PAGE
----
Is a license required for 1password on wine?

If I use the "1Password on wine" approach that is recommended for use on linux, apparently replacing the former approach of using my browser to view my vault, is a license for the windows version of 1Password required? (Previously, it was not...)


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Extension Version: Not Provided
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Sync Type: Not Provided
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Comments

  • BenBen AWS Team

    Team Member
    edited August 2016

    It always has been, yes. :) 1Password is not a free product. We do offer a 30-day free trial, but after that trial expires a license is required.

    We do not officially support 1Password for Windows running on Linux. At present the only incompatibility is that the keyboard shortcuts do not work, but an update to Linux/Wine/1Password could cause it to stop working altogether at any point.

    Thanks!

    Ben

  • It may have always been, but, as we're discussing in other threads, there used to be a supported way to access my vault from linux that was included in the price of my original license. That is, while it may have always been, it wasn't previously necessary.

  • khadkhad Social Choreographer

    Team Member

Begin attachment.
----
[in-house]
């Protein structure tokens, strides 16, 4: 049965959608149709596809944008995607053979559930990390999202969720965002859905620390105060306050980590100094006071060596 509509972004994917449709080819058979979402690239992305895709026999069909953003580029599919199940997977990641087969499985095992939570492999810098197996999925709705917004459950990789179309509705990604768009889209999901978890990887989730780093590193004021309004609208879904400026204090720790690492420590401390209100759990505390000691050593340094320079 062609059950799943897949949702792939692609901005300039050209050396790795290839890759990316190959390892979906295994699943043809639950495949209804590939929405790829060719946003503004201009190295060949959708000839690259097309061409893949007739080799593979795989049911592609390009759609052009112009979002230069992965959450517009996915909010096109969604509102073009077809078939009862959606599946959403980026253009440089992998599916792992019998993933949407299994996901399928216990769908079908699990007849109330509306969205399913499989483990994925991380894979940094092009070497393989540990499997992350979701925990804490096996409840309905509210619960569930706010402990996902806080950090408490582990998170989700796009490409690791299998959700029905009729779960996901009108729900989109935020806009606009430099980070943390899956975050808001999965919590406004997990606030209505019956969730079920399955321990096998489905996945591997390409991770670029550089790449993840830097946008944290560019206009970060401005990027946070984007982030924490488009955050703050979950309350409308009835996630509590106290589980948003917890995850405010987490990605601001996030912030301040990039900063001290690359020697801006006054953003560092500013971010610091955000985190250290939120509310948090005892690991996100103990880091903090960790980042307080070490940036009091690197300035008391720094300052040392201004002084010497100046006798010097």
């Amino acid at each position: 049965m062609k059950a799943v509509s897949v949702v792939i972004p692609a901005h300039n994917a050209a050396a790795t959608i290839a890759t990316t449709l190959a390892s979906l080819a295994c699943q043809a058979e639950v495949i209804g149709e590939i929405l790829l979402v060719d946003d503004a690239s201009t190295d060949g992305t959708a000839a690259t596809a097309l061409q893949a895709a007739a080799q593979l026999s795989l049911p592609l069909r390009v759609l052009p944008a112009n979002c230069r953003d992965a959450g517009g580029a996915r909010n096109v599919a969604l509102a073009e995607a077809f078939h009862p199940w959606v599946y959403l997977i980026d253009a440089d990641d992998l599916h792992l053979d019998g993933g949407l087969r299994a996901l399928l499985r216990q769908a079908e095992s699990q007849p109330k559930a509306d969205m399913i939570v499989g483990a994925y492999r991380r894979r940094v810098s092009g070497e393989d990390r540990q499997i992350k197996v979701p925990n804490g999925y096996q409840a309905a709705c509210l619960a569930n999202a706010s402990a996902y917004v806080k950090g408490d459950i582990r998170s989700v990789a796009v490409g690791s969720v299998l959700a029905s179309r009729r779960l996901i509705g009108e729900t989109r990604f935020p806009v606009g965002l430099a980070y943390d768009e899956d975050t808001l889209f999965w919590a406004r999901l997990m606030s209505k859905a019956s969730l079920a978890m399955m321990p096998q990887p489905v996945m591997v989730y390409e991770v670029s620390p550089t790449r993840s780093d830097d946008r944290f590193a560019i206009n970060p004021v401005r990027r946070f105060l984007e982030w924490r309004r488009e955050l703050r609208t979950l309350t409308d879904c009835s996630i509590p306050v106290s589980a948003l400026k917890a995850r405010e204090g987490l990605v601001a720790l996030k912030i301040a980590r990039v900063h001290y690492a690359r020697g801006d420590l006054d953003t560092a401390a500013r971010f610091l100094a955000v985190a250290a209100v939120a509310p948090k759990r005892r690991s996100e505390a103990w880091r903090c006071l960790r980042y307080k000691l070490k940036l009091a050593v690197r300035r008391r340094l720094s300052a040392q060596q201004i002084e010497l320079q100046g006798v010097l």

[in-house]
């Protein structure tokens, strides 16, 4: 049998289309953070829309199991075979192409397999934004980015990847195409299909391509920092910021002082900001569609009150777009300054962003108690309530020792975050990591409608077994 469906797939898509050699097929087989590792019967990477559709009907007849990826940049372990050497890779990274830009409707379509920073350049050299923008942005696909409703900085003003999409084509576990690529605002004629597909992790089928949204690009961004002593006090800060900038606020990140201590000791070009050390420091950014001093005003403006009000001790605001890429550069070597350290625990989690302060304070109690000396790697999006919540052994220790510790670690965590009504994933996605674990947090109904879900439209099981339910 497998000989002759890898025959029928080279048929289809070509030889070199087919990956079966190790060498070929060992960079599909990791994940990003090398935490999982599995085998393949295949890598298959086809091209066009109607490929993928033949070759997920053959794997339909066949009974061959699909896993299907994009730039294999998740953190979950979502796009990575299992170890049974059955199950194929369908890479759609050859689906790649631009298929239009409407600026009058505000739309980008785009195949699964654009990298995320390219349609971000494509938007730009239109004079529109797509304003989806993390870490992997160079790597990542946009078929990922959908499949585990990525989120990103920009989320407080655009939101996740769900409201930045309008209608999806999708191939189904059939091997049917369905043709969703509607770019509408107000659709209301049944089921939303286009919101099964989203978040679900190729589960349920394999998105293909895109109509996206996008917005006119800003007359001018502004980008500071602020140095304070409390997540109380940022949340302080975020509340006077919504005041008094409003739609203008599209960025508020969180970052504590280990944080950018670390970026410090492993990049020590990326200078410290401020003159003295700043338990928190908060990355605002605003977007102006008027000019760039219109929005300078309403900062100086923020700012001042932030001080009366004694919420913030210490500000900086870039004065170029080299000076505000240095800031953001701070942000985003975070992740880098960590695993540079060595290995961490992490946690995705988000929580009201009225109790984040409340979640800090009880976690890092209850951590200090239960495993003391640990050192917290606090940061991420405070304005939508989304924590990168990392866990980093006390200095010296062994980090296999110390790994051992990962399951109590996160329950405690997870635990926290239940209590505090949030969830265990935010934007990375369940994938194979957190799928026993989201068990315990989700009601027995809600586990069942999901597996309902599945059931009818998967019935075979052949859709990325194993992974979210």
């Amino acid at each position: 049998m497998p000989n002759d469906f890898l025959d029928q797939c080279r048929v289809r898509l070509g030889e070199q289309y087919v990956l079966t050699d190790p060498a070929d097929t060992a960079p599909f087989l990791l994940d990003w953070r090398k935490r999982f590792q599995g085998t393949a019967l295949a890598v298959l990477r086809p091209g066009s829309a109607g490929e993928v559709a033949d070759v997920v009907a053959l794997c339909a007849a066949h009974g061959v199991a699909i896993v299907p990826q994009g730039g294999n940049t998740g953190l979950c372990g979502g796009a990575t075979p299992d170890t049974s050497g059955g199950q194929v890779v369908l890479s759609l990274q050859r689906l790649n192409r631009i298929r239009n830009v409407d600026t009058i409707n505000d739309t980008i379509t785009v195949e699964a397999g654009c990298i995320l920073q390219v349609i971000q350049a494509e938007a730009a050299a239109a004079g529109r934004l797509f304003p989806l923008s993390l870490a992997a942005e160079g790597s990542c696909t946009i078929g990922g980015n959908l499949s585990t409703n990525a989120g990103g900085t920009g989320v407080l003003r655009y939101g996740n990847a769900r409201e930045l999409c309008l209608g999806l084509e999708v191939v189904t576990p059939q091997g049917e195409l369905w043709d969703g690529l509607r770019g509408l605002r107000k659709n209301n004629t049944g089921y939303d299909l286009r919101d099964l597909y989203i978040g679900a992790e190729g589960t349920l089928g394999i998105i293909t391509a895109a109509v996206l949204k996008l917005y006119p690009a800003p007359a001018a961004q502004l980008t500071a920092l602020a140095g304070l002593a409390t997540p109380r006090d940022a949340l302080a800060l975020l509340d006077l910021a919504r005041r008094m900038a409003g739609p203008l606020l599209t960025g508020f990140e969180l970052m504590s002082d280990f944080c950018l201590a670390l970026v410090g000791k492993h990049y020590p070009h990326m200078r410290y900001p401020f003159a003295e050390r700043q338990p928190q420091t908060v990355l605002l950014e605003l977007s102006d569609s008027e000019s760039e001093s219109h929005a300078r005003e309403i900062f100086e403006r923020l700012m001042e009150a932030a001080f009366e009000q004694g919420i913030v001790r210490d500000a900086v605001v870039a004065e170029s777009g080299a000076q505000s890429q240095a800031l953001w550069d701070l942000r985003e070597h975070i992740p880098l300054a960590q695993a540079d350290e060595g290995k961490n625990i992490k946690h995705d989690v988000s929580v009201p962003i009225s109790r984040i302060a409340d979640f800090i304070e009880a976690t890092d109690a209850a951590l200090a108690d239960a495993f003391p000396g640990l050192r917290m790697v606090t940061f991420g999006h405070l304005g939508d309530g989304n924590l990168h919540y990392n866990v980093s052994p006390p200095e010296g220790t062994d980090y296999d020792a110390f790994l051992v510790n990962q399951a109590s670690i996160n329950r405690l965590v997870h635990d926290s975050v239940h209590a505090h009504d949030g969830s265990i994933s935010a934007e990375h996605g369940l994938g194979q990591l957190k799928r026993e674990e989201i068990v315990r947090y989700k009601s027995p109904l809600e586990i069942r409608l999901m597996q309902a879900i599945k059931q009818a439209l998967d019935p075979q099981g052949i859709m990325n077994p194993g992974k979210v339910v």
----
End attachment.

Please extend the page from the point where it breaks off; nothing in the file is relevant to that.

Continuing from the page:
edited July 2017

    @teamnoir,

    It still isn't — strictly speaking — necessary. Most folks don't use Linux, after all. But I've sent you an email about this. :)

    ref: VMN-21111-479

  • Actually, you're wrong. Most folks do use linux. Linux is now the most popular operating system in the world. It runs on more processors than any other, by far. It's just not an easily captured market for apps.

    You're right that it's not so common for desktops, but desktops aren't as common as they used to be either. They're going the way of the land line telephone. Linux is, however, quite common for laptops, (chromebooks, etc), extremely common for phones, (android), tablets, (android, ubuntu, etc), etc, and I haven't even begun to talk about embedded applications. It's also the most common kernel for servers, by far.

    What you're saying is that 1Password is unavailable on a majority of computers in the world today. And I knew that. Thing is, it used to be.

    Thank you for the email.

  • khadkhad Social Choreographer

    Team Member

    I should have been more specific. I meant "desktop Linux". And we do have an Android app. But I take your point. :)

This discussion has been closed.